It’s no secret that employees who feel they are valued and recognized for the work they do are more motivated, responsible, and productive. This one-day workshop will help supervisors and managers create a more dynamic, loyal, and energized workplace. It is designed specifically to help busy managers and supervisors understand what employees want, and to give them a starting point for creating champions.
This workshop will teach participants how to:
- Identify what motivation is.
- Describe common motivational theories and how to apply them.
- Learn when to use different kinds of motivators.
- Create a motivational climate.
- Design a motivating job.
Managers and supervisors who want to create a more dynamic, loyal, and energized workplace will find this course invaluable. It will help busy managers and supervisors to understand what employees really want, and how to help them feel valued and recognized for the work they do. When employees are more motivated and responsible, then they are also more productive. If you want to create that kind of motivational work climate, then this is the course for you.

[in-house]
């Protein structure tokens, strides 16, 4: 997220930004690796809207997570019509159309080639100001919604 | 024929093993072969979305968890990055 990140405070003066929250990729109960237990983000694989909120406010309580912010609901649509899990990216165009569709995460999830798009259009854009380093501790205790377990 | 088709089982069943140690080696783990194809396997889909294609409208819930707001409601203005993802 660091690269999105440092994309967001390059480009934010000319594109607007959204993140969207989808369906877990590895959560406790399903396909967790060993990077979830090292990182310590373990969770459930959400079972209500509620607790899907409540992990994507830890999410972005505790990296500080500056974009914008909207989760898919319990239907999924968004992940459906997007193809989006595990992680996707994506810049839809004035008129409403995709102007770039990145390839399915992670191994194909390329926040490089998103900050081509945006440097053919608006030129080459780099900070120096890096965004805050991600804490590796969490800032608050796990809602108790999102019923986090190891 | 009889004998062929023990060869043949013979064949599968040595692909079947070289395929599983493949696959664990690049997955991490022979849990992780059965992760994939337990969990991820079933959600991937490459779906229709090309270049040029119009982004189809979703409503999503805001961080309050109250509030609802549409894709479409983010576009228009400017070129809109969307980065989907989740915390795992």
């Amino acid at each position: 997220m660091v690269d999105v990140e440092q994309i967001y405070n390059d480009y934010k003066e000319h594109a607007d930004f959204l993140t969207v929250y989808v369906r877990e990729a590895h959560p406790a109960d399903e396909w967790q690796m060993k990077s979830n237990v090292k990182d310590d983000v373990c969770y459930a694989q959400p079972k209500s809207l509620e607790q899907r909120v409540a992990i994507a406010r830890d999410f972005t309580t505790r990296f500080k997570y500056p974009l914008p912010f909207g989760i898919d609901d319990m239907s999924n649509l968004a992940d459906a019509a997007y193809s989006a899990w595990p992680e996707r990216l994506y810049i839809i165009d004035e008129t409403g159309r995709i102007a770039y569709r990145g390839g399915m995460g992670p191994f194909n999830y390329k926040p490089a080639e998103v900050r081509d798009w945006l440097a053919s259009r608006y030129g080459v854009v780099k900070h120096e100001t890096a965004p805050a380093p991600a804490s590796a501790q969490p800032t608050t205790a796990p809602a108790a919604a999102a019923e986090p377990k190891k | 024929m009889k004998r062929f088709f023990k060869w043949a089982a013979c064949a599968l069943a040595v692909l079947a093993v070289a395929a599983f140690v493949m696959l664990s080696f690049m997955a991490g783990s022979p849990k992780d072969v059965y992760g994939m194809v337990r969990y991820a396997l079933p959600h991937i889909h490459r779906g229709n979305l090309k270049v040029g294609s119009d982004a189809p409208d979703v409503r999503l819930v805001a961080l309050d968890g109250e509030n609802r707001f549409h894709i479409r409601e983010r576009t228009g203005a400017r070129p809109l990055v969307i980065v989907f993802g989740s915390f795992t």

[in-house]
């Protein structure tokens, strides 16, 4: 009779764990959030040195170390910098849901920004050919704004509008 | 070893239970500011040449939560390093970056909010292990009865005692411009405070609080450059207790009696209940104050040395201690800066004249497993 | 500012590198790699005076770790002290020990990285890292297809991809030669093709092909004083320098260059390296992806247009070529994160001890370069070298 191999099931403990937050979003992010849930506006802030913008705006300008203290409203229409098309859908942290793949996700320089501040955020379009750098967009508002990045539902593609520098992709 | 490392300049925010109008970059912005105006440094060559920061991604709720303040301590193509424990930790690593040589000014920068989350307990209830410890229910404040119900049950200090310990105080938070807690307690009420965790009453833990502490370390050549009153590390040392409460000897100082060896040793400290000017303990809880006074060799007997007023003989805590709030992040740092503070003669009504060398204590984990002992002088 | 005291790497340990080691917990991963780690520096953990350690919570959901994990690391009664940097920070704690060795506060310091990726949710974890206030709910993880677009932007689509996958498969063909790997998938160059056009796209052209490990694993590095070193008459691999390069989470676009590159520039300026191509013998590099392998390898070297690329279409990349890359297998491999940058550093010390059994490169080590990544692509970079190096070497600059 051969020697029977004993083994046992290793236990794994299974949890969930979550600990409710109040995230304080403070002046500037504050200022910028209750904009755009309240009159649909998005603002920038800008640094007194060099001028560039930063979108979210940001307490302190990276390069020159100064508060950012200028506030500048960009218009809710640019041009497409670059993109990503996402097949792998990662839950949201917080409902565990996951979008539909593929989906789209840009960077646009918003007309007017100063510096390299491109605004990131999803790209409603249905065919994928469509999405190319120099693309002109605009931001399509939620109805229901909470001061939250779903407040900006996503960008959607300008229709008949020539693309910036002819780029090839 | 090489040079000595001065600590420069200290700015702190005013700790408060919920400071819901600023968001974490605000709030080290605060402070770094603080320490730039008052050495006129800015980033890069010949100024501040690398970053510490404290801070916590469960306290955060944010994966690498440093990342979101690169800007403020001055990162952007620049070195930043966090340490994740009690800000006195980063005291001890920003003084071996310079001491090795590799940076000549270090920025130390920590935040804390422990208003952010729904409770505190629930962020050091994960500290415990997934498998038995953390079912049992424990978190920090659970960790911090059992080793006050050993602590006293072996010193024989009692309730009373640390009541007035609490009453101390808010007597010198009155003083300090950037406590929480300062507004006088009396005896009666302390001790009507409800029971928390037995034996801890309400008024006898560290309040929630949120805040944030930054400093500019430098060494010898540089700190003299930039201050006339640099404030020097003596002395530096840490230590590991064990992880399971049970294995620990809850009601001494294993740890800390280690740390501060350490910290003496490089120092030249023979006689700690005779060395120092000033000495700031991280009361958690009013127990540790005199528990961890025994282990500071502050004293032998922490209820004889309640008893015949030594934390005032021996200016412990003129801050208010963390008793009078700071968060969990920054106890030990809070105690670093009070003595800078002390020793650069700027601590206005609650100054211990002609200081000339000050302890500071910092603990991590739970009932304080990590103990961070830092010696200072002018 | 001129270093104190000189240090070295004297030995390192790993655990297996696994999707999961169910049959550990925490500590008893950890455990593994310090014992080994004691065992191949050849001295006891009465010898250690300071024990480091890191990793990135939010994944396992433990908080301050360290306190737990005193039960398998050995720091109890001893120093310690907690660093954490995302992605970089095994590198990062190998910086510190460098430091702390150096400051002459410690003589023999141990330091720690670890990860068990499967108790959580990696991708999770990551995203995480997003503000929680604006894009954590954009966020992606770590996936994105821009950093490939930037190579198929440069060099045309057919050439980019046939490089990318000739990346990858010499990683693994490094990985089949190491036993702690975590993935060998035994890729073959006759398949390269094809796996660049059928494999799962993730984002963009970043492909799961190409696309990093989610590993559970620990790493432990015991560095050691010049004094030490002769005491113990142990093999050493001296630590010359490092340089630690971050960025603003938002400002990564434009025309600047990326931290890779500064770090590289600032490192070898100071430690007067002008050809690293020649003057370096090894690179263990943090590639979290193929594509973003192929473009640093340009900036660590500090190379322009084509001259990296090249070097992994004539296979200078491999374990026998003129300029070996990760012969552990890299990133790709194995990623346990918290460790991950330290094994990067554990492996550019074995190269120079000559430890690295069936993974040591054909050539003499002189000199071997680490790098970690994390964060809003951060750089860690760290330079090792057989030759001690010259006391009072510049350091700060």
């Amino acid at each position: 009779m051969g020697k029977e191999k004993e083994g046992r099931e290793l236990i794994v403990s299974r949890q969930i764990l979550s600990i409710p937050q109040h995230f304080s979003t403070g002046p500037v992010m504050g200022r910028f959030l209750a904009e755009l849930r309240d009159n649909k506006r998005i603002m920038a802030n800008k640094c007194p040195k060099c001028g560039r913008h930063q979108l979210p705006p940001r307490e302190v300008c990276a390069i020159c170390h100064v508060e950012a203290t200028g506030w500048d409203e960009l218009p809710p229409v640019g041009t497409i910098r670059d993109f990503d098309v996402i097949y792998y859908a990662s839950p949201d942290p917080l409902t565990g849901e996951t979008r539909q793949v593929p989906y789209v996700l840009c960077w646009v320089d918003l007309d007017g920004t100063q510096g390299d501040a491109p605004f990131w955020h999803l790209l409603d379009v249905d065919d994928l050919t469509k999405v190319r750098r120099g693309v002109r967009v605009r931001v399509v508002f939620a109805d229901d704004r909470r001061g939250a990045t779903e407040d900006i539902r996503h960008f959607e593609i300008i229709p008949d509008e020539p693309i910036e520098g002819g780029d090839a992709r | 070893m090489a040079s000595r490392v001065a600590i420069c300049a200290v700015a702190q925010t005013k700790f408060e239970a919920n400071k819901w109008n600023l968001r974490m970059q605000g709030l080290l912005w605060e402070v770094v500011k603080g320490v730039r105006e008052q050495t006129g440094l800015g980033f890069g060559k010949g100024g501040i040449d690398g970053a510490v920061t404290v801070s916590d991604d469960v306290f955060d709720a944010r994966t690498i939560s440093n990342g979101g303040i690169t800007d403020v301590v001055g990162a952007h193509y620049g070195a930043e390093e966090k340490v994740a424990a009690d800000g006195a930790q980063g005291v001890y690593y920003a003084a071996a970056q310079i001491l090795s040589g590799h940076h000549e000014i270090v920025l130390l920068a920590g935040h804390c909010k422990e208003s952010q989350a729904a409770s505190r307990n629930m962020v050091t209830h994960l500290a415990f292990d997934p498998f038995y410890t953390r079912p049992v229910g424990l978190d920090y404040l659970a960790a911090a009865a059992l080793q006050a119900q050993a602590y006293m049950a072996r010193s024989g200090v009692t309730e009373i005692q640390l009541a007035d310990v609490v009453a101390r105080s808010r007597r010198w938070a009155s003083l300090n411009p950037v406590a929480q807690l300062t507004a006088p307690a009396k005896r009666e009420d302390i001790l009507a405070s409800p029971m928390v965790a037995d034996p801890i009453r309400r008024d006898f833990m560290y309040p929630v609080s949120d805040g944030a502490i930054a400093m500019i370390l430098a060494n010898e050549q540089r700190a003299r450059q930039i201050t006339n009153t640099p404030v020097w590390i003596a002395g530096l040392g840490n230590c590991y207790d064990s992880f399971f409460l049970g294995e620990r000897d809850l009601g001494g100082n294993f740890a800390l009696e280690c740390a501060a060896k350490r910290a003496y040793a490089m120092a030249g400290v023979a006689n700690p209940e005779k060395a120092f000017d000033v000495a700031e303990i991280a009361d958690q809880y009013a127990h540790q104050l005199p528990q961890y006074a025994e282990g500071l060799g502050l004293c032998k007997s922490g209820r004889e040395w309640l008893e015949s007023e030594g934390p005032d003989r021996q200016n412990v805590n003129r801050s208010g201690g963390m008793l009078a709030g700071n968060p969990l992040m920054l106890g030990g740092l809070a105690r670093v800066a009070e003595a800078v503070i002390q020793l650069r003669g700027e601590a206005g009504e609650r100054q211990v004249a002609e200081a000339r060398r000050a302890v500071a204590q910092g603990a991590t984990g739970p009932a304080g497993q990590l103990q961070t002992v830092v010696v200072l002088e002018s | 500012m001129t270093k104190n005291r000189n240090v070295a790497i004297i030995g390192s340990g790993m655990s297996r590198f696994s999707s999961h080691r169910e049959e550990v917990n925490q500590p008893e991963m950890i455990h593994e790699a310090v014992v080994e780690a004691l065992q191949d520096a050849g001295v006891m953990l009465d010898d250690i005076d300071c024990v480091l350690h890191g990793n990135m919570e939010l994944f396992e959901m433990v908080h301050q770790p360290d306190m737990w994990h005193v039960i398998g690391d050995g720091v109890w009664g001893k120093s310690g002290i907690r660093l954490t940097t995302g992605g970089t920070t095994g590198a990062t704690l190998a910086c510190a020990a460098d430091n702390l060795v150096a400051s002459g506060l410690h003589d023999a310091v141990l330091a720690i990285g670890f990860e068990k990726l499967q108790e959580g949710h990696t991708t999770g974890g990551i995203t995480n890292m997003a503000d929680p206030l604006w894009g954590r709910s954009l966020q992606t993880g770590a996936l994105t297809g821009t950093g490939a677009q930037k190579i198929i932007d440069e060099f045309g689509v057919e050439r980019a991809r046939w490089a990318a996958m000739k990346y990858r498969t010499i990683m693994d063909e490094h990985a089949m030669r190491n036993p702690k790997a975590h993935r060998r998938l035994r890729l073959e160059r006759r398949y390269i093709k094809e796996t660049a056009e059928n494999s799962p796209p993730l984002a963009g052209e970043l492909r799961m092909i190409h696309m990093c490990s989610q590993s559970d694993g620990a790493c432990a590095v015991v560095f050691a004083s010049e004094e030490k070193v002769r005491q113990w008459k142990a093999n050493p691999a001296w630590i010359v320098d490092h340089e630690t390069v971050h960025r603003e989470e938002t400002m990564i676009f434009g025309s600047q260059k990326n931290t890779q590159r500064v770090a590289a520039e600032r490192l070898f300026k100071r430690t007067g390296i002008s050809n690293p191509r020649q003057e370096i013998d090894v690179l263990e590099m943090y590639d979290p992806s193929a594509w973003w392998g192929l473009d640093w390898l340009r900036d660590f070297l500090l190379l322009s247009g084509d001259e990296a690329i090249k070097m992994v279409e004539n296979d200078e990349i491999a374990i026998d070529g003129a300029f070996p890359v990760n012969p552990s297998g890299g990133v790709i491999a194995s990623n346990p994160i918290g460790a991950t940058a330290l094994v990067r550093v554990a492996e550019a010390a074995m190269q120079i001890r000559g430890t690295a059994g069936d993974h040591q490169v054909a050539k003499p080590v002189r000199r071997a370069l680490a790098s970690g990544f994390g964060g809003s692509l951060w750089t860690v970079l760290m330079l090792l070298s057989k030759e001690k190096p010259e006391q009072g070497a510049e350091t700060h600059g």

You will spend the first part of the day getting to know participants and discussing what will take place during the workshop. Students will also have an opportunity to identify their personal learning objectives.
What is Motivation?
To begin, participants will explore motivation through a fun activity.
Supervising and Motivation
Next, we will look at three everyday objects that represent three approaches to motivation: the carrot, the whip, and the plant.
During this session, participants will explore Maslow’s and Herzberg’s theories of motivation. They will also review their pre-assignment.
Goal setting is an important part of motivation. This session will look at the SMART acronym for setting goals.
The Role of Values
During this session, participants will identify their personal values, which will help them understand their motivators.
Creating a Motivational Climate
This session will look at the reinforcement theory, also called the behavioral theory, of motivation. Expectancy theory and McClelland’s needs theory will also be discussed.
Applying Your Skills
During this session, participants will work on several motivational case studies.
Designing Motivating Jobs
This session will explore methods of designing (or redesigning) motivating jobs. We will also share the ten things you can do to motivate employees on a daily basis.
At the end of the day, students will have an opportunity to ask questions and fill out an action plan.